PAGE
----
Deep in the Australian outback is the 100-year-old grave of a stockman. The grave stands alone, its stone a memorial to a man who had been buried in the ground where he had died.
When The Lost Man opens, another figure is curled up beside it, as if seeking the little shade that the gravestone could offer. He is dead from fear and thirst. The ground around him is scuffed, suggesting a prolonged death as the heat and dehydration took their toll. It reaches 45°C in the outback. Cameron Bright had suffered. In that terrain, cause of death is not a mystery. But how he got there and why most definitely are.
Some books are difficult to categorise and The Lost Man is one of them. To describe it as a crime thriller suggests something fast-paced and intricate, which it is not. And featuring an investigator, which it doesn’t. Or at least, not in the conventional sense. It is, in fact, far more of a family saga with crime and thriller elements thrown in. But categorisation aside, just be aware that this is a slow-burner – and a very good one.
The family in question is three generations of the Brights. Carl and Liz Bright had three sons who inherited various parts of the thousands of outback acres on which they run cattle. Cameron was the golden boy and took over the family farm base after his father died and where his mother remains. On marriage, Nathan was allocated some poor land which he struggles to make pay. The youngest of the brothers is Bub, slow, frustrated and anxious to move away.
Nathan, the oldest of the brothers, is the focus of the novel. With a failed marriage behind him and a past that has condemned him in the eyes of the local community, he is a loner, isolated and depressed. He is, however, close to his son Xander. It is Nathan who pushes hardest to get to the bottom of Cam’s death.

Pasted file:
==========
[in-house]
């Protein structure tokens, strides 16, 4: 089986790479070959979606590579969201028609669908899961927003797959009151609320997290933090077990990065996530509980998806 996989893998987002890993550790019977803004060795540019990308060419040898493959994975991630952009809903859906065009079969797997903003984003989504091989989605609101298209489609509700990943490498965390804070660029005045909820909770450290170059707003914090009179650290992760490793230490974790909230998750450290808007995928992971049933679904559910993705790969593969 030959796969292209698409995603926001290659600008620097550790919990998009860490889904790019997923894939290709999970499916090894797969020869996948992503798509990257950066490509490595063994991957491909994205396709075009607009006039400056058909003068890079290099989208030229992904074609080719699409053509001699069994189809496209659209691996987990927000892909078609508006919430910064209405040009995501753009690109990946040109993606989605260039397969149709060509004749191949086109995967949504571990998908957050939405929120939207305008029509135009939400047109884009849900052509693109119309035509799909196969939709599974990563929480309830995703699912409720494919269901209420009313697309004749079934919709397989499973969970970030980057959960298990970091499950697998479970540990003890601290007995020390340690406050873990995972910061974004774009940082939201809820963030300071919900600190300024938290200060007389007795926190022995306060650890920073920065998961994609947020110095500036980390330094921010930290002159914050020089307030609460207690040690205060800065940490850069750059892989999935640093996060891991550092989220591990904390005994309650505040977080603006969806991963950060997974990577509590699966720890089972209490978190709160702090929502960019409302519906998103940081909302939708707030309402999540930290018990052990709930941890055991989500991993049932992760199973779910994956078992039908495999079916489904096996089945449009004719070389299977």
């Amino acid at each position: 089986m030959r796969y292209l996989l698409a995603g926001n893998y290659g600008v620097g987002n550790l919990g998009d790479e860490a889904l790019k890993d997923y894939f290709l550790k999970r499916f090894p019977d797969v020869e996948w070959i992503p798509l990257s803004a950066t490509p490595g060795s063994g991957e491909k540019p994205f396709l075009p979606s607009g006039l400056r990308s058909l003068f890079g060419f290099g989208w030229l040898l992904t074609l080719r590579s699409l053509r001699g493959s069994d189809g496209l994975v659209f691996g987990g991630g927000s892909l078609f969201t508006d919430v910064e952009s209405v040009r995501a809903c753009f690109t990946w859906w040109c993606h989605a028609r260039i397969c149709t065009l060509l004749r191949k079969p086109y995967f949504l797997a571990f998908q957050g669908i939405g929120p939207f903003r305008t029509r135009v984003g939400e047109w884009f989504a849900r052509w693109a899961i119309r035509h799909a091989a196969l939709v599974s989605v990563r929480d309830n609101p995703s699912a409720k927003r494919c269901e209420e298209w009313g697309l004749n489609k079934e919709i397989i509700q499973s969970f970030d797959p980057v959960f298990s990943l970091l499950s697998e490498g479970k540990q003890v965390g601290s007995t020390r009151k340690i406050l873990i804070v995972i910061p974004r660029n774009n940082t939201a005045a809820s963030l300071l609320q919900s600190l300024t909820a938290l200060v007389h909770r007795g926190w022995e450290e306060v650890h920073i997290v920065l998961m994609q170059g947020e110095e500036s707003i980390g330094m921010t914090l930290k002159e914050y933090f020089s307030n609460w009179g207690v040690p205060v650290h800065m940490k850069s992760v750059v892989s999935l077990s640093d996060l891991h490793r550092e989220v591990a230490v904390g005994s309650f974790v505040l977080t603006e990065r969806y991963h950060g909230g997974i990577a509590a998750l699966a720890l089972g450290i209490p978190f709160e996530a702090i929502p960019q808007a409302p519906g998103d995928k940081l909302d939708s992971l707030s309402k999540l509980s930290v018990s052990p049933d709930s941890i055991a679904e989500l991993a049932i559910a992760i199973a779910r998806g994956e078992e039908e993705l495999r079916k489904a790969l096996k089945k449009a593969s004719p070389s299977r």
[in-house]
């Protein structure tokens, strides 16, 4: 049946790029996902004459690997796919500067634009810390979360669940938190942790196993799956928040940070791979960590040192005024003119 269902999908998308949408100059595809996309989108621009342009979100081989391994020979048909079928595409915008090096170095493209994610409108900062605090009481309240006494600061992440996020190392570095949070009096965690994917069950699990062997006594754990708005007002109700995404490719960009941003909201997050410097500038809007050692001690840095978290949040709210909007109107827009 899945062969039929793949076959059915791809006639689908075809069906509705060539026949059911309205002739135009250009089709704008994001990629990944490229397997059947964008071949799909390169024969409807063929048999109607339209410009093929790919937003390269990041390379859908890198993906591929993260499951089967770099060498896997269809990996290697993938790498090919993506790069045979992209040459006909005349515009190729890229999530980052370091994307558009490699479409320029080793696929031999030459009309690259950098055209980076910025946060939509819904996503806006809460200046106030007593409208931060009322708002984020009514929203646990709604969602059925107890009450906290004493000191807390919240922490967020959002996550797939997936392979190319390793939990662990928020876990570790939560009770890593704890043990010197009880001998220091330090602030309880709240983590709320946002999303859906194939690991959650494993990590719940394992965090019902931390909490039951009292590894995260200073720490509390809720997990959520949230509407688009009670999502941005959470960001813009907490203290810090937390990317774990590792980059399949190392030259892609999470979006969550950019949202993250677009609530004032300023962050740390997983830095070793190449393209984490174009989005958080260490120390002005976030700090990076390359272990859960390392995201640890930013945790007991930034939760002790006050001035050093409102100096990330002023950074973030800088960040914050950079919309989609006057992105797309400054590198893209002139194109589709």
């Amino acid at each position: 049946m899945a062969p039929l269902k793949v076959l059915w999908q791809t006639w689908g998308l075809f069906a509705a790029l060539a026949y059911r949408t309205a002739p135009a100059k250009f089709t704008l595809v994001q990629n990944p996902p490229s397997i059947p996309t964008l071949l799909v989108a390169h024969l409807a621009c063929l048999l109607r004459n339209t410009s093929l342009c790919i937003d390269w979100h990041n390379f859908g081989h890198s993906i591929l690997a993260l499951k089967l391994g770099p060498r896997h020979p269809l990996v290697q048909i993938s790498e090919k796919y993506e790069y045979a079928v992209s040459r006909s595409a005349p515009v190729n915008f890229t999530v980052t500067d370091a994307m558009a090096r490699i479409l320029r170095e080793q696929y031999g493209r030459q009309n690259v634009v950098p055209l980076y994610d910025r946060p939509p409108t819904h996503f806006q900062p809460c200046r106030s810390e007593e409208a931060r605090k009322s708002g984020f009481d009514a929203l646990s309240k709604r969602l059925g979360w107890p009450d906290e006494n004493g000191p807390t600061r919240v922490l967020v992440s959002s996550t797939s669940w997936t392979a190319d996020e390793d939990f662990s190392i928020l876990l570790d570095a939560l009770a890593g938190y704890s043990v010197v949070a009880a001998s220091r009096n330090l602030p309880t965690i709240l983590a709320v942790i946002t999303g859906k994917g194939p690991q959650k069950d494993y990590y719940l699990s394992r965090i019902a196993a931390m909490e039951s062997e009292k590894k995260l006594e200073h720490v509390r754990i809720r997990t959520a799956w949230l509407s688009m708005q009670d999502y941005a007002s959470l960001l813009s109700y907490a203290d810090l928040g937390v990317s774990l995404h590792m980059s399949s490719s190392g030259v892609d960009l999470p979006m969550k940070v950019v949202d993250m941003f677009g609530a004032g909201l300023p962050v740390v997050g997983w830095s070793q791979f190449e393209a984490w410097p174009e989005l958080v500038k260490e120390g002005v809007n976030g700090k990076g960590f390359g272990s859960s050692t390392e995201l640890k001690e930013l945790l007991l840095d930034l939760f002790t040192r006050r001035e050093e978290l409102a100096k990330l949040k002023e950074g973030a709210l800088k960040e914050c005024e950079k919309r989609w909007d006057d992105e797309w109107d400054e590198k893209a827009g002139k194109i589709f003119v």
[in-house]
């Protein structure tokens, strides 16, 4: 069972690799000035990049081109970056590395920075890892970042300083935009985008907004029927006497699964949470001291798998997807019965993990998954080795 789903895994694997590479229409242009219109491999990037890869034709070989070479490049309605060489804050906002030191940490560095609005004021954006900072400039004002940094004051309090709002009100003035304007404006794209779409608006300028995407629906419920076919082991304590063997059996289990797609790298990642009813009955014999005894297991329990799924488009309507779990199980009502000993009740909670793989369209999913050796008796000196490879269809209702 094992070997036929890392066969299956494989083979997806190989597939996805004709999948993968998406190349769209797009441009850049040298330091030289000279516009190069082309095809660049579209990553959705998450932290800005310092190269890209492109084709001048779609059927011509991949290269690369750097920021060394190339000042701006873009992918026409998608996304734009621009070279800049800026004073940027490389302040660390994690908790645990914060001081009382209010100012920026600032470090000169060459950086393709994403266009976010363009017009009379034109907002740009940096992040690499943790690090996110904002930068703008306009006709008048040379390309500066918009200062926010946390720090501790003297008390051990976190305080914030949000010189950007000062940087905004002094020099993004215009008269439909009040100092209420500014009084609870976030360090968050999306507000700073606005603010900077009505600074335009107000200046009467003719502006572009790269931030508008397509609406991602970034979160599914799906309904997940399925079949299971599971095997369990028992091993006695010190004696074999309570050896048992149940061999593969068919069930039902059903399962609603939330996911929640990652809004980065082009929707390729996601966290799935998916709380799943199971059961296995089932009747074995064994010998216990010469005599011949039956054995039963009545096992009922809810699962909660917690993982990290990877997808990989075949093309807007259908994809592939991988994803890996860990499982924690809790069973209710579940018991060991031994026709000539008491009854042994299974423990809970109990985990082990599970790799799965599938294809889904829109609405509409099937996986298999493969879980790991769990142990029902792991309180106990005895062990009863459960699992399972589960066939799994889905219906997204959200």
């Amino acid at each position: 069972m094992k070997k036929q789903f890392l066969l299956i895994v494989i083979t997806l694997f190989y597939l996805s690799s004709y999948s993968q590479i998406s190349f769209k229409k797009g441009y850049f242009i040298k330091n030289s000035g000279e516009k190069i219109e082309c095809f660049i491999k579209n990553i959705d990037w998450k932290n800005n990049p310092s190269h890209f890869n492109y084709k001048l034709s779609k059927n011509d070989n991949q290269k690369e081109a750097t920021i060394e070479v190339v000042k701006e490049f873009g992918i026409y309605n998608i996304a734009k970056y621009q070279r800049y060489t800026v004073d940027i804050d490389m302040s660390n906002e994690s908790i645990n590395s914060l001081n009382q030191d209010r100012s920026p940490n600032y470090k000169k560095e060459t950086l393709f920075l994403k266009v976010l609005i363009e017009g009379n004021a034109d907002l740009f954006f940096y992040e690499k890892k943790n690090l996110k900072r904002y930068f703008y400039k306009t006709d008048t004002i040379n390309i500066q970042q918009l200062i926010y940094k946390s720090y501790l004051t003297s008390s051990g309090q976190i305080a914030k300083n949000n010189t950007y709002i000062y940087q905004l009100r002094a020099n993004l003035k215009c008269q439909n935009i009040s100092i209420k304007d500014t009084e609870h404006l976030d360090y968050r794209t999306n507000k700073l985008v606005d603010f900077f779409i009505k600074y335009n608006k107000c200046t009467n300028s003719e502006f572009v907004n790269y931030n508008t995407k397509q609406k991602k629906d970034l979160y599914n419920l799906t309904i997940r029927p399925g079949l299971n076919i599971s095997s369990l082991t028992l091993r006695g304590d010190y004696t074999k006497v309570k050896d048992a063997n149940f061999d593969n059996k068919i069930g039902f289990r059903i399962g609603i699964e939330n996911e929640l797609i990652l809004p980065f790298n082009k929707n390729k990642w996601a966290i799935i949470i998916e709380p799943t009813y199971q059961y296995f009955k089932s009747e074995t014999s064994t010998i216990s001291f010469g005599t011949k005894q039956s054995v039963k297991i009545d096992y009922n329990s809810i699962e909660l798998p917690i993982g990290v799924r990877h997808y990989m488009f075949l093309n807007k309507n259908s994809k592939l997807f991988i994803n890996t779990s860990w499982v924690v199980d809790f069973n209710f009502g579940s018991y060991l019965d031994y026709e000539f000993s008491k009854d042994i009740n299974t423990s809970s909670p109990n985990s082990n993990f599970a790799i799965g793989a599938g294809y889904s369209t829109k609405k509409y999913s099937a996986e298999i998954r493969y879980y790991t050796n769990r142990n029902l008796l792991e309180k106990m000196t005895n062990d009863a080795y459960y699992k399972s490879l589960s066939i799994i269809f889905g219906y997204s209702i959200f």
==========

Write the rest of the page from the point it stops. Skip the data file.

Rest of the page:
The general supposition is that it was a bizarre suicide by a man who had seemed increasingly troubled. But when Cam’s car is found 8km away stashed with food, water and everything necessary for survival in the outback, the mystery deepens. If Cam wanted to kill himself, he chose a very odd and painful way to go about it.
Harper’s depiction of the landscape is superb. The sheer brutality of the outback, the isolation of its farms and communities, and the savagery of the heat permeate every page. There are dirt track roads on which “months, up to a year even, could slip away without a single visitor passing by”.
Nathan’s property covers 700sq km; the Bright homestead, 3,500sq km. The nearest small town is a three-hour drive away. The air is full of grit when the land is not submerged by flash flooding. It takes tough people to survive in environments such as these.
And yet, for all its harshness Nathan “felt connected to the outback in a way that he loved. There was something about the brutal heat when the sun was high in the sky and he was watching the slow meandering movement of the herds. Looking out over the wide-open plains and seeing the changing colours in the dust. It was the only time when he felt something close to happiness.”
From its simple beginning, The Lost Man becomes increasingly complicated. Over the course of the novel Harper opts for a slow reveal of the characters’ past histories. As well as the core family, two backpackers work as hands on the farm and in the house, together with Harry, the family retainer. One of this small group of intimately connected people knows more than he is saying. And what becomes clear is that Cam was not the avuncular figure he liked to present to the outside world.
In the video released to promote The Lost Man, Harper explains that she spent four months researching the book and spent time in the state of Queensland to ensure that she got the mood and the setting right. She has succeeded splendidly.
The result is intensely gripping and very well written; here’s a small example: when his mother hugs Nathan, “She reached up and put her arms around Nathan too. He hugged her back. The movement had the rusty edge of underuse.” That last phrase is so telling about their relationship.
Harper established a significant reputation with her two previous books, The Dry (2016) and Force Of Nature (2017). She has attracted prestigious awards and films of the books are likely to follow. The Lost Man will do nothing but confirm her already high reputation.
I enjoyed it enormously and would happily recommend it to anybody, with the possible exception of the Australian Tourist Board!
The Lost Man
Author: Jane Harper
Publisher: Little, Brown